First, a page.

Anyway, I wish that we had not fallen from grace and did live in a perfect world where we were all able to intimately worship God for the Greatness of who He is. But, as you said, this life is not all there is... Someday, according to the Bible, every knee will bow before Him.

Sorry if I sound a little fanatical for a blog post, but I am sure you understand the hope that I have in Christ.
Talk to you soon Seda.

Seda said...

I had never thought of original sin in the way that Gatto puts it, but in that light, it is liberating. I still don't really believe in it as a concept, but perhaps that's just semantics. I also find the word "sin" to be vague and relatively useless. What is sin to one person is not to another. Sometimes identical behavior is harmful in one case and healing in another. I think using "harmful" and "healing" provides a lot more clarity to our choices than "good" and "evil" or "sin."

However, I don't suppose the actual language used is all that important, when it helps us to take responsibility for our actions and choices.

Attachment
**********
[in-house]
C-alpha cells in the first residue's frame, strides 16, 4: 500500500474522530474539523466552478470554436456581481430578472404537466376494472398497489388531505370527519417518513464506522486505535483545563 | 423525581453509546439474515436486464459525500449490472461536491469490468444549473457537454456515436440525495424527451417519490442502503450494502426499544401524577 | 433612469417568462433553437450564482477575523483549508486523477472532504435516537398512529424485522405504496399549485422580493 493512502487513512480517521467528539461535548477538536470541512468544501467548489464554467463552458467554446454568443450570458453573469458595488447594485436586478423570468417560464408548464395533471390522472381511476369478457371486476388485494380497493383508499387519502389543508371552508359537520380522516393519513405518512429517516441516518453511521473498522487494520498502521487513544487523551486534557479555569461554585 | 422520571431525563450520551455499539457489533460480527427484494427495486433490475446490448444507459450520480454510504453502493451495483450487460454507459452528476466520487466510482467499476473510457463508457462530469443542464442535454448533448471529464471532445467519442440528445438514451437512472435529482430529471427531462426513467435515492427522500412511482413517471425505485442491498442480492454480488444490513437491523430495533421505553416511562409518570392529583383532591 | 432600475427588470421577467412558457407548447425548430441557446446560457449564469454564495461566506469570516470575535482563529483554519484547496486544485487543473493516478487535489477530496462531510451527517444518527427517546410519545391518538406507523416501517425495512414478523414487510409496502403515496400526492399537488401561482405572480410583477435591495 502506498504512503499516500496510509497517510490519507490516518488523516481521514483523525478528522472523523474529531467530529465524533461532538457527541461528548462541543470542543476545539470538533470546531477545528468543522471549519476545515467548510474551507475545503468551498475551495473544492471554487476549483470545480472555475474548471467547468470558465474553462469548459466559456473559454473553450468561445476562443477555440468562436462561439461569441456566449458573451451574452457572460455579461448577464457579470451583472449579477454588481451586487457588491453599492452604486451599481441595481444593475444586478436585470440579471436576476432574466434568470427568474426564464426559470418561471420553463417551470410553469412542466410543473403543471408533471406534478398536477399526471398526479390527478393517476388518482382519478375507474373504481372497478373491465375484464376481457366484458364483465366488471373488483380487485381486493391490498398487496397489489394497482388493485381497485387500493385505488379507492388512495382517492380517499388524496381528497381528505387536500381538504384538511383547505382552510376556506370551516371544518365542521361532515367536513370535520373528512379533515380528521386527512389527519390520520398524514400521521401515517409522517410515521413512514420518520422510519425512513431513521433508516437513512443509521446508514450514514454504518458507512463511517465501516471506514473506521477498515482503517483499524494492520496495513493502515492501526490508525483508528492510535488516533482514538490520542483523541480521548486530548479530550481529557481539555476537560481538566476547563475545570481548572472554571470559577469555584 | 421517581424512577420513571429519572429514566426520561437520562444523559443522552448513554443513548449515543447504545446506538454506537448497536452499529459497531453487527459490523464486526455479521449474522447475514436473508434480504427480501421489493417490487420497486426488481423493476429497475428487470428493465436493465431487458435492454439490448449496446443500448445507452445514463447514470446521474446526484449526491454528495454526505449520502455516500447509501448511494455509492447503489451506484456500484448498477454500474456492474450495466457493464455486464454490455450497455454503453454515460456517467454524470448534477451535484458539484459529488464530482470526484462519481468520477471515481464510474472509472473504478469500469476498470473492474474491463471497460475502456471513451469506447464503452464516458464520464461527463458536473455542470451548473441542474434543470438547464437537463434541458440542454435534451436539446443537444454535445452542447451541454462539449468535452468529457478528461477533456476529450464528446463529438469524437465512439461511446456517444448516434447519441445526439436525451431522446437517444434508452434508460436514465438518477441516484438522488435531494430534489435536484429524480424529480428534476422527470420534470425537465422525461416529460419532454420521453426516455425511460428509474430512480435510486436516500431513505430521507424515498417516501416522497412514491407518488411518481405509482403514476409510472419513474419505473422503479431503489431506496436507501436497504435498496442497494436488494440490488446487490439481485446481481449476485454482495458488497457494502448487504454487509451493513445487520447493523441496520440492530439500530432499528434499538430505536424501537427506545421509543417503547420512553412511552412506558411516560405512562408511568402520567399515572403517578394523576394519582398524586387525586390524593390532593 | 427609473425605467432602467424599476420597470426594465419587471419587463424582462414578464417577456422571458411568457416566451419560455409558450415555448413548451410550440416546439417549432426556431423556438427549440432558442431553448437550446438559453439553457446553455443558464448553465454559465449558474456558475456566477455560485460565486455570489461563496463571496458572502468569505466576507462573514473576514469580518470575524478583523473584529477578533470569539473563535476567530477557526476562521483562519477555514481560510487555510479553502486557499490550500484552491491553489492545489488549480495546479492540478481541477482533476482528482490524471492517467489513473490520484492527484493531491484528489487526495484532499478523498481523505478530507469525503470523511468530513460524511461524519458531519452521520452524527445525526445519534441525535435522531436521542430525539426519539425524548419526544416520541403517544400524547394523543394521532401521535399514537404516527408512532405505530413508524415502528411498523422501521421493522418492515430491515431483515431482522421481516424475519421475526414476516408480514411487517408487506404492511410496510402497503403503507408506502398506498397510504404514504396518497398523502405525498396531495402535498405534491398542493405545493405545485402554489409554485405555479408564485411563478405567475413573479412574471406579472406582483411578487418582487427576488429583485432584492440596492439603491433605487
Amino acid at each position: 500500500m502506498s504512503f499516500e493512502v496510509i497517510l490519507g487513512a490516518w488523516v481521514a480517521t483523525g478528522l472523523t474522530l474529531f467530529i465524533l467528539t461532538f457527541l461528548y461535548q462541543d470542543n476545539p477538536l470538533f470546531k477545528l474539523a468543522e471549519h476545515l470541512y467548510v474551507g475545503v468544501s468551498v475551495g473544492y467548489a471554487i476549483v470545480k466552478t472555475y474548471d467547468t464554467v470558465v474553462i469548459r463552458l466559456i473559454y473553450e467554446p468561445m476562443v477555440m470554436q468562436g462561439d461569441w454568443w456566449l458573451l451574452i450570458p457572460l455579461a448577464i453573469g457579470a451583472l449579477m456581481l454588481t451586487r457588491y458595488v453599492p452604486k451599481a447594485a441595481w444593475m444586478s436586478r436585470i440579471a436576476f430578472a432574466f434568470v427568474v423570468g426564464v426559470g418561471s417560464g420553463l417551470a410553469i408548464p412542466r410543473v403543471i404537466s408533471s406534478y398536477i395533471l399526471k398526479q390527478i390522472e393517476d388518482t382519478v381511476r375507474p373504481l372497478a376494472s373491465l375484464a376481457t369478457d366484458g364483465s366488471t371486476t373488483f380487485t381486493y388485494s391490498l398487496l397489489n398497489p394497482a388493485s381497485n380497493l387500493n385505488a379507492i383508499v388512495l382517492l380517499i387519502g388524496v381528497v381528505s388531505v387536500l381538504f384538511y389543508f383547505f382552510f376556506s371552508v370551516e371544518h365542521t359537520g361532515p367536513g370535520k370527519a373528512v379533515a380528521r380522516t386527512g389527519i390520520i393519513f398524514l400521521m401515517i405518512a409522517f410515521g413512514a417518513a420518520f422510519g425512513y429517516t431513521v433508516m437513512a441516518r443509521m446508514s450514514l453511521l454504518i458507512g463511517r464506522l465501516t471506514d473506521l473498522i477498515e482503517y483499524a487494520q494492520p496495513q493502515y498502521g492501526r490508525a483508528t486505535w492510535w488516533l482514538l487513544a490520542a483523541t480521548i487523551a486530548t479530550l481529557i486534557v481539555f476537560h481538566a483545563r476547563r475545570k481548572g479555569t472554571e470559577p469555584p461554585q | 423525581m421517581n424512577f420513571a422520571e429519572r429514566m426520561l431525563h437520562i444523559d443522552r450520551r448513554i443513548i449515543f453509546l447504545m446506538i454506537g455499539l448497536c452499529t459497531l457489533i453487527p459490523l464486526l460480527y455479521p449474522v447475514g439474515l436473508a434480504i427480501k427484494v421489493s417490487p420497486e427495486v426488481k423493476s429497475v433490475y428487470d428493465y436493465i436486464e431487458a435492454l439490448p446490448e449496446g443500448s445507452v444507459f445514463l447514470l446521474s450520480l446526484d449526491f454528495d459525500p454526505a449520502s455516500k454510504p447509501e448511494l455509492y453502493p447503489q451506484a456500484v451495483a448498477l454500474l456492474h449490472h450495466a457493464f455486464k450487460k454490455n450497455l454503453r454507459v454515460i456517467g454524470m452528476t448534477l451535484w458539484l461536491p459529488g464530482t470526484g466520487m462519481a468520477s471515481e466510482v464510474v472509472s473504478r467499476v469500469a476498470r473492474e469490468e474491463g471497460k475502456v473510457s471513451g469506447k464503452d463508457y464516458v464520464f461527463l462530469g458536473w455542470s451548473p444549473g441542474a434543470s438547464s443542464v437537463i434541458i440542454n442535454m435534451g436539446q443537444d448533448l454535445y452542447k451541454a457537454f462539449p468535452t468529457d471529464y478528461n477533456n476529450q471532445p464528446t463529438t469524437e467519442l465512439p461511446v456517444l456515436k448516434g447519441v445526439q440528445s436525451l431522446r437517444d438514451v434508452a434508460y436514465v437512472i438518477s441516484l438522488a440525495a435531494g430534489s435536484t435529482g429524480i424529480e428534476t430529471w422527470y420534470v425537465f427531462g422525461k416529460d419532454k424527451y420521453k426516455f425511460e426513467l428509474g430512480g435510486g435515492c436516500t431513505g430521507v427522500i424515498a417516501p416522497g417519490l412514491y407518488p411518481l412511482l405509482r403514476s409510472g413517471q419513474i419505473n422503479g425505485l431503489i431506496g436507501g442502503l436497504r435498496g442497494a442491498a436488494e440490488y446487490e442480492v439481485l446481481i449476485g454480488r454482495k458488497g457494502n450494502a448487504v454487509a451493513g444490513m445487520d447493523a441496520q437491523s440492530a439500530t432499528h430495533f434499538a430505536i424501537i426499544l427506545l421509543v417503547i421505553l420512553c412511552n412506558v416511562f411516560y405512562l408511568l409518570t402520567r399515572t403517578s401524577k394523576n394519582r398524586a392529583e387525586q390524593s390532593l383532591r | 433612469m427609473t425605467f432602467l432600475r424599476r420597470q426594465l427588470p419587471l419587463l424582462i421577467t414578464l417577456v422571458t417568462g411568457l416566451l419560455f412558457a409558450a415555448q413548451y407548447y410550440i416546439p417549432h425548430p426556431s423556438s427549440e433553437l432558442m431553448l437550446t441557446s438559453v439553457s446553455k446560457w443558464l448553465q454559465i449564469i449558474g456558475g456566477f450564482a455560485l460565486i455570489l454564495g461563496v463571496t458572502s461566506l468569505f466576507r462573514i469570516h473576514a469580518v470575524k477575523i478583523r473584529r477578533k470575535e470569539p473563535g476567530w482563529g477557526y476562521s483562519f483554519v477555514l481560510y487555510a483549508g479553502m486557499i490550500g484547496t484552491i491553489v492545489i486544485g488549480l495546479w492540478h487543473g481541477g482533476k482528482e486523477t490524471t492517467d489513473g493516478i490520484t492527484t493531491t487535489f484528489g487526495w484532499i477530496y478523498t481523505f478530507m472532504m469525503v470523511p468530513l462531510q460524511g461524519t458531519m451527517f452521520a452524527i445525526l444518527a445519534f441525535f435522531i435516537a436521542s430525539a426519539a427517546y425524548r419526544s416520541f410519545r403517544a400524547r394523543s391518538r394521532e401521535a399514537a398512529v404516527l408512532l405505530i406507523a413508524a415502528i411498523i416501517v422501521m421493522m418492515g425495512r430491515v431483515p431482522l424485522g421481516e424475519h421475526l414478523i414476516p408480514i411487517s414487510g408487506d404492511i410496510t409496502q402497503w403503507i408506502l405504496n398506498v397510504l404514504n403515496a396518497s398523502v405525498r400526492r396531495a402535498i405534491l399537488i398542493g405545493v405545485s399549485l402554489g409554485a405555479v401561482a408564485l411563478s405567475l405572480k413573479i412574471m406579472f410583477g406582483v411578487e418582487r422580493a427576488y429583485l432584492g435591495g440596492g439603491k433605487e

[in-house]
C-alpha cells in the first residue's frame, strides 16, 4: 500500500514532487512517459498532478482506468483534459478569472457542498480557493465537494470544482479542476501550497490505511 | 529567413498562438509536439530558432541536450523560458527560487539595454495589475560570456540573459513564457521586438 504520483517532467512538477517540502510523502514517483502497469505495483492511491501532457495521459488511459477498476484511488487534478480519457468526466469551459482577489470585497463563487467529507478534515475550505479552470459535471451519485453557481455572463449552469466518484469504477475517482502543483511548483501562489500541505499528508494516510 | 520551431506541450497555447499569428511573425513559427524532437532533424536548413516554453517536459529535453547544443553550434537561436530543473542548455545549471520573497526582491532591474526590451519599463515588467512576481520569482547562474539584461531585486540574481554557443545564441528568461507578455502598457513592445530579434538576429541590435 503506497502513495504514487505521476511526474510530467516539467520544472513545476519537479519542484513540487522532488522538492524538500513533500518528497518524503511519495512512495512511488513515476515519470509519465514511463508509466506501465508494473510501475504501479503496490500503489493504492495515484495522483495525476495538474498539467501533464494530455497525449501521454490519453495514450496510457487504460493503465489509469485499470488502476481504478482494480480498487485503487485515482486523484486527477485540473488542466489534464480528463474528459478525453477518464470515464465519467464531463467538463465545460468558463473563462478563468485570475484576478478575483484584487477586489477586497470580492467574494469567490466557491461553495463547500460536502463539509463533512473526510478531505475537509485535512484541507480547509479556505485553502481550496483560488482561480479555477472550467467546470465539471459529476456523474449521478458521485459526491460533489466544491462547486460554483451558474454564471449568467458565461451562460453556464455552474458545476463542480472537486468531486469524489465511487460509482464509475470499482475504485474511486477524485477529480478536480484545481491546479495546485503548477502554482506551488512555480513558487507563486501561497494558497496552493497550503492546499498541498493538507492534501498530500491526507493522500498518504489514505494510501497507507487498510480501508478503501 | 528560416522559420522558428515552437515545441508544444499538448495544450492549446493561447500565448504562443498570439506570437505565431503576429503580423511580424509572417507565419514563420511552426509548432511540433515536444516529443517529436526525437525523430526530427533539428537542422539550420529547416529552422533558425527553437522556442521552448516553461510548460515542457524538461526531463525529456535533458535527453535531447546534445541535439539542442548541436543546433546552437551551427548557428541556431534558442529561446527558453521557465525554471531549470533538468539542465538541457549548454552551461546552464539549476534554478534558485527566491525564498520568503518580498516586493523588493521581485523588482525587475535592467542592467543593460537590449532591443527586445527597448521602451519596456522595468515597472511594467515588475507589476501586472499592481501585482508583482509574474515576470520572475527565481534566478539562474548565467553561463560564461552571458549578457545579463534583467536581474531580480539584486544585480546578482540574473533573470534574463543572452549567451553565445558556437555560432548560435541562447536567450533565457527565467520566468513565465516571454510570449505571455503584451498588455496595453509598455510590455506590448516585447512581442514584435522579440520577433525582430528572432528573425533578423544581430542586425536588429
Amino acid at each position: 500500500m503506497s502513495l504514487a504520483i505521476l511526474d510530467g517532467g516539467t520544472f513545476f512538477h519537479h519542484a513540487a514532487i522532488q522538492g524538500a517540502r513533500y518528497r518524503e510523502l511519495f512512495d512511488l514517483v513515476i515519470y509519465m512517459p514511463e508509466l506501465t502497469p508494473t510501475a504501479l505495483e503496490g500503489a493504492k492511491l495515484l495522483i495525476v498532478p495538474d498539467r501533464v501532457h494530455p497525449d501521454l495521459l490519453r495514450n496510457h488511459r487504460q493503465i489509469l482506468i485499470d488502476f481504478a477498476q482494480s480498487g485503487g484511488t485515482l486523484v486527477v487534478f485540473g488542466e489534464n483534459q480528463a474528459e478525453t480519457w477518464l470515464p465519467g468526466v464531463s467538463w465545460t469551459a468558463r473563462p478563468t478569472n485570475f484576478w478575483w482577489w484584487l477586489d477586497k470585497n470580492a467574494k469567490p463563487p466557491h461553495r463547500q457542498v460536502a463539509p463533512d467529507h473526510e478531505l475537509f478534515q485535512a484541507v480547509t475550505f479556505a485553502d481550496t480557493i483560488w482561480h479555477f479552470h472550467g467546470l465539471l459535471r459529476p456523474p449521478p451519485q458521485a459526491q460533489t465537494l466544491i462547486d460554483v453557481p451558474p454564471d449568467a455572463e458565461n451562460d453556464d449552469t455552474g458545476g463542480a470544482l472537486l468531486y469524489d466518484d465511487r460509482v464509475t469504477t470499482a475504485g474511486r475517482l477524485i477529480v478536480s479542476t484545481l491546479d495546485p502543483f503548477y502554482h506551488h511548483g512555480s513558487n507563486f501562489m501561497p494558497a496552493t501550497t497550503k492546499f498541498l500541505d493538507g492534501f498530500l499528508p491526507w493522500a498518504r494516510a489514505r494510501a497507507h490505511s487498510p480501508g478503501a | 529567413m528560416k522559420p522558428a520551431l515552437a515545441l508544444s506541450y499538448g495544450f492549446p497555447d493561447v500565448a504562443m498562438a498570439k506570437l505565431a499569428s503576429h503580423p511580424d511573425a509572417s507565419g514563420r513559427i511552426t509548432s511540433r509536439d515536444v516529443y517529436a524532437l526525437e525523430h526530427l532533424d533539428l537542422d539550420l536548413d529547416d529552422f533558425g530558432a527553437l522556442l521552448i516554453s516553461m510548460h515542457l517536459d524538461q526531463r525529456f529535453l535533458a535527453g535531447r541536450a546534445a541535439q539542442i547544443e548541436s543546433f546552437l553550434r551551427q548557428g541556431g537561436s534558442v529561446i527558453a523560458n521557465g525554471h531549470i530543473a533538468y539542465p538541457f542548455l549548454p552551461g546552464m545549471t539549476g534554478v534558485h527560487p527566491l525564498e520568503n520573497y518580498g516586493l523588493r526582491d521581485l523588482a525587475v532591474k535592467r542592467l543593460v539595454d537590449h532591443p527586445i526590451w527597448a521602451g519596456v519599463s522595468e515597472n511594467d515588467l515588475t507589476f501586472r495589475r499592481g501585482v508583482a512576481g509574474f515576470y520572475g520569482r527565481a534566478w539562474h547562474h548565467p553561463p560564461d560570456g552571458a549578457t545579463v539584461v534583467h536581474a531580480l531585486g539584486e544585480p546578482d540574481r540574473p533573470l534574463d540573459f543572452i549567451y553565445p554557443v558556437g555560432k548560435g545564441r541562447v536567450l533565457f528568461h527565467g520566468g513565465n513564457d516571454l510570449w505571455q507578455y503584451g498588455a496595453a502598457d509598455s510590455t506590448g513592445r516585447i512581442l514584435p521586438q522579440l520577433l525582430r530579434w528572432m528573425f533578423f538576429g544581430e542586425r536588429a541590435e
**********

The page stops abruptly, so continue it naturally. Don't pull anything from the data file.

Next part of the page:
As for the perfect world, I'm not sure I would like that. Where do you find meaning in a perfect world? One of the great universal quests for humanity is transcendence. How do you transcend from perfection?

The First Domino דומינו said...

"The only thing that gives our choices any deep significance is the fact that none of this will last. Awareness of mortality gives relationships an urgency, makes our choices matter."

I agree that "death" gives Life an urgency that it wouldn't have otherwise.

I also see "death" as an illusion, since I can't possibly believe in a Self that will ultimately cease to be.

Yet, I am aware that my relative life on this planet will some day come to a screeching halt, and I use this awareness to experience ultimate reality (the ongoingness of life) in ways that would be impossible to experience it otherwise.

"What constitutes a good life is clearly spelled out: self-knowledge, duty, responsibility, compassion, acceptance of loss, preparation for death."

I don't disagree with this en total, but I view it slightly different than what the author intended, or had in mind.

Self knowledge: Who and What I Am is already established. I can't change that. I Am the Image and Likeness of Love, and nothing else, appearances to the contrary.